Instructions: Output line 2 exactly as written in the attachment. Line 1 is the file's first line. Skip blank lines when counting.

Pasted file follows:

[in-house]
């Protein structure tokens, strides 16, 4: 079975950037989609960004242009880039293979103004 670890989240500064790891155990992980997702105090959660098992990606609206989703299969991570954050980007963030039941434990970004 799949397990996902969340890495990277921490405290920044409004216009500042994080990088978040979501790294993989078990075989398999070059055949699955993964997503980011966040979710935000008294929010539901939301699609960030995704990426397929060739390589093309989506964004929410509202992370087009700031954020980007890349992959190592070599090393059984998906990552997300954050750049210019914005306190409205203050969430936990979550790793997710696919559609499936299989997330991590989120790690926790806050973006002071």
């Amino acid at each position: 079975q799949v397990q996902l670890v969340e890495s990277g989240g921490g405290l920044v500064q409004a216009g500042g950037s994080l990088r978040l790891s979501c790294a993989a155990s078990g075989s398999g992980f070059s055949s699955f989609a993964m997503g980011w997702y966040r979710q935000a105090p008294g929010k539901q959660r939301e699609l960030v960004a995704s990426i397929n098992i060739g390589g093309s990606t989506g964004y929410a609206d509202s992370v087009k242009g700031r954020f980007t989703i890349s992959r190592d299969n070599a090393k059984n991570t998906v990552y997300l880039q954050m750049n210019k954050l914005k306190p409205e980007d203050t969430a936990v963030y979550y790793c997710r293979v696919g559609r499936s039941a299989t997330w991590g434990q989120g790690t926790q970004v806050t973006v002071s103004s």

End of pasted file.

């Protein structure tokens, strides 16, 4: 079975950037989609960004242009880039293979103004 670890989240500064790891155990992980997702105090959660098992990606609206989703299969991570954050980007963030039941434990970004 799949397990996902969340890495990277921490405290920044409004216009500042994080990088978040979501790294993989078990075989398999070059055949699955993964997503980011966040979710935000008294929010539901939301699609960030995704990426397929060739390589093309989506964004929410509202992370087009700031954020980007890349992959190592070599090393059984998906990552997300954050750049210019914005306190409205203050969430936990979550790793997710696919559609499936299989997330991590989120790690926790806050973006002071």